Faculty under stress
The article ‘The real crisis in private colleges’ (March 9) has eloquently put forth the travails of the faculty in private colleges. The faculty in these colleges are overworked, underpaid and function under enormous pressure from both the management and students. Impossible targets in terms of results and research output are set. While privatisation has increased the access to education and employment opportunities, it has also fostered the abominable “control and command” system.
The real values of education need to be brought back and the system of institutions competing for ranks to enhance their “education business” has to be reformed and changed. The workload of the faculty needs to be reduced to manageable levels, so that their research interests could be pursued with greater vigour and contribute to the expansion of knowledge. Intellectual capital must be respected and nurtured by edu-entrepreneurs. Students should not be pressured, but taught with care, compassion and understanding.
This is with reference to ‘Farmers deserve better tools’ (March 9). Though agriculture accounts for only 16 per cent of GDP, the sector is the largest provider of employment. The adoption of technologies for sustainable farming will be facilitated by a wider participatory approach involving a range of stakeholders.
These stakeholders should include farmers, the agri-food industry, consumer groups and non-government organisations with an interest in sustainable farming. Upstream and downstream sectors also influence the adoption of technologies by farmers. Public funding for agriculture should be initiated.
P Sundara Pandian
Small farmers left out
Increased farm mechanisation has made farm machinery a critical part of the ecosystem without which optimum productivity cannot be achieved.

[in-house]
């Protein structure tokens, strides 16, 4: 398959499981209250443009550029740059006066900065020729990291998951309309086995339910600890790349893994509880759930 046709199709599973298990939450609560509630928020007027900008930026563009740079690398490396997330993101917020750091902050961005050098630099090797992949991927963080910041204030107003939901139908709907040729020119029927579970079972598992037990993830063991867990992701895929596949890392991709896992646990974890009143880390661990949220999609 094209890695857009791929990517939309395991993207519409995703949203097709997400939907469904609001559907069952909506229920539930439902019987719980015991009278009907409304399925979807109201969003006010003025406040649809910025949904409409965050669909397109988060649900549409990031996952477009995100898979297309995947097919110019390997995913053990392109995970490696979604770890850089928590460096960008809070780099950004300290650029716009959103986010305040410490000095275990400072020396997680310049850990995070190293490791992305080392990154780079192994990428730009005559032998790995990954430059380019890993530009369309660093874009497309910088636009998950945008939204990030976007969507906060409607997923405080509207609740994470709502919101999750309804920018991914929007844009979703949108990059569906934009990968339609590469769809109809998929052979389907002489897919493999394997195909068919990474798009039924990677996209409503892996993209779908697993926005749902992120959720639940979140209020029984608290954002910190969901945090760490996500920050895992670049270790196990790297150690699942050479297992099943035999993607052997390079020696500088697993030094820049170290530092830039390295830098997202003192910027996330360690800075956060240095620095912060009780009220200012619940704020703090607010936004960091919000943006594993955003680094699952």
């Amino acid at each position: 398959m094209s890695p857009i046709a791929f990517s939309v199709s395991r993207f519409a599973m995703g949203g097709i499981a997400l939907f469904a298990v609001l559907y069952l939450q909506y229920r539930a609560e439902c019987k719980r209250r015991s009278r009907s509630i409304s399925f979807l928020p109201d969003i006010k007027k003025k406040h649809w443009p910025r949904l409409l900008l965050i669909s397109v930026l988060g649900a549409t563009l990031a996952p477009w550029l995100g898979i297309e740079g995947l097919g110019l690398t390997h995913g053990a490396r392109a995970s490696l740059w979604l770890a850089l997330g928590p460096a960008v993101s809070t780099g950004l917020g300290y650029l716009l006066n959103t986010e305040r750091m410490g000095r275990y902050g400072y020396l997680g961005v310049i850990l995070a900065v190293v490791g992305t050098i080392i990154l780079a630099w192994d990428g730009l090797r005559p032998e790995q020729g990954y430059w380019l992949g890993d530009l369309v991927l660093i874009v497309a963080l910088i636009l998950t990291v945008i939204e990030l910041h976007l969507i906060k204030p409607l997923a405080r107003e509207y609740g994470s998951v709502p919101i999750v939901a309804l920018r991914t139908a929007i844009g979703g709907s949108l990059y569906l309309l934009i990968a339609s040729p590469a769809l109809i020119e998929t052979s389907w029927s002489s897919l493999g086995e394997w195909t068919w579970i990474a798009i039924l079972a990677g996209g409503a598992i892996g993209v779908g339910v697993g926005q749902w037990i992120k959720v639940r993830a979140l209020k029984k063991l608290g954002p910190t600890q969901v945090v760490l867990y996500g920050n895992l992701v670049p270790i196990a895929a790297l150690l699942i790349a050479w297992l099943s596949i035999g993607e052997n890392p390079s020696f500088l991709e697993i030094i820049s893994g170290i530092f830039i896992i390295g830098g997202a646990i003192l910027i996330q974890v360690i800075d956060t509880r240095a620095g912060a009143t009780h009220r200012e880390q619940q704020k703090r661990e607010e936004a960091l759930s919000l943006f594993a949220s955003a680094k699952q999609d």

Unfortunately, it is the small and marginalised farmers who are at the receiving end. That only 4.4 per cent of cultivator households own a tractor reflect the sorry state of affairs. The government would do well to provide funds to small farmers. Also, they must be educated on the advantages of using farm machinery.
It is a matter of concern that the Supreme Court has extended a stay on an order by a lower court quashing the write-off of AT1 bonds of YES Bank for ₹8,400 crore, where nearly 60 per cent were retail customers and of it 55 per cent senior citizens.
The irony is that SBI, which has taken over the management of YES Bank and was a party to this writing-off decision, has now further mopped up ₹3,700 crore through AT1 bonds. Are they not deceiving the public by marketing aggressively a risky portfolio to enhance capital to meet their Basel norms? Though the RBI points to the caveat “Let the buyer beware”, as it is a high-risk investment, why in the first place are they granting permission for a scheduled/nationalised bank to float such high-risk schemes where the customer has to bear the entire risk?
Even now there are a couple of nationalised banks promoting this scheme. Will the RBI take a similar decision, to write off bank deposits beyond ₹5 lakh if a bank gets liquidated?
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